QUESTION: What are you wrestling with God over?

PRAYER: Lord, give me the wisdom to yield to you.

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Day 21 - Issue 22

July 26, 2017

Genesis 32:26 NLT

But Jacob said, “I will not let you go unless you bless me.”

I end my emails, “every blessing”. It sounds Christian and uplifting but what does it mean other than ‘the end’? Blessing is important. It offers God’s favour and protection going forward, expressing my desire that whatever my email recipient’s experience, they might discover God’s favour and protection.

As Katey and I entered the tunnel of despair, we assumed God’s favour had left us. We didn’t think we enjoyed God’s protection. As the years passed, we slowly realised God was, in fact, answering our prayers of ignorance when we’d genuinely asked for more of God in our life.

What at first felt like his punishment was part of his deeper self-revelation. I had often preached that God is in everything. So how had I lost sight of God so easily and so fast? Here I was blinded to the presence of God while all the time he was hidden in plain sight.

I chose to let go of God in my desperation over Katey’s MS diagnosis. Although I didn’t realise it, God never let go of me. As I wrestled with my circumstances in the bleakest, darkest night I’d ever known, I came to realise that I was only wrestling air and nothingness. At first I took the fight to be about God’s faithfulness. Only because I believed God must prove his faithfulness through the tangible intervention of healing. Yet, everyone healed of one thing must most certainly die of something else. I also had a fixed term across which mortality must extend, so any earlier departure was somehow a failure.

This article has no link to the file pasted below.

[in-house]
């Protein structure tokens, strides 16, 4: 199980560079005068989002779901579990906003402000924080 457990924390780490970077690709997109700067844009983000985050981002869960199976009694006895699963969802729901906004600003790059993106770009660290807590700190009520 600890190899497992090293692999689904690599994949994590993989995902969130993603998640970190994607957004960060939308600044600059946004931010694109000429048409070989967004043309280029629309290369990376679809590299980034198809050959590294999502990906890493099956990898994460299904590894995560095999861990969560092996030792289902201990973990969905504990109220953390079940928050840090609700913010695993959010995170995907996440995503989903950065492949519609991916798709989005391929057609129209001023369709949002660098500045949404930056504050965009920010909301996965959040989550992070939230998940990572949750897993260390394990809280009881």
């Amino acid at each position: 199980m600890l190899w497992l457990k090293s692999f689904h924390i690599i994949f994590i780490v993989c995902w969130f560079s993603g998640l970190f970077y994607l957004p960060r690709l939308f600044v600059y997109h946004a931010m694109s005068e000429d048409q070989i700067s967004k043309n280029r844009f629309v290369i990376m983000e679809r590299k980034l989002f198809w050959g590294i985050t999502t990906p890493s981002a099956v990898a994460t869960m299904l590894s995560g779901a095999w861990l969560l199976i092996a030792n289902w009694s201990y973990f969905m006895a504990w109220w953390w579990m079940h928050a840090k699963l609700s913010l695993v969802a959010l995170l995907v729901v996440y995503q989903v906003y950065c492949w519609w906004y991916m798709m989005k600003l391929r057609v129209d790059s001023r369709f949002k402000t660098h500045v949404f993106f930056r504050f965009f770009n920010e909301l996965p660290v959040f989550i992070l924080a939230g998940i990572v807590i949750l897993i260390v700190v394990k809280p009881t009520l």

As I discovered this was about a deeper understanding of God, and I opened my eyes to the reality of eternity, only then did I encounter God’s blessing in the heat of the battle. Katey died knowing God’s favour and protection; I was able to let her go and bless her on her way. God walked with me in my grief and loneliness. We both knew God, and ourselves, better for the fight.

QUESTION: What does the blessing of God mean to you?

PRAYER: Lord, your ways are not my ways. Help me be content with your ways.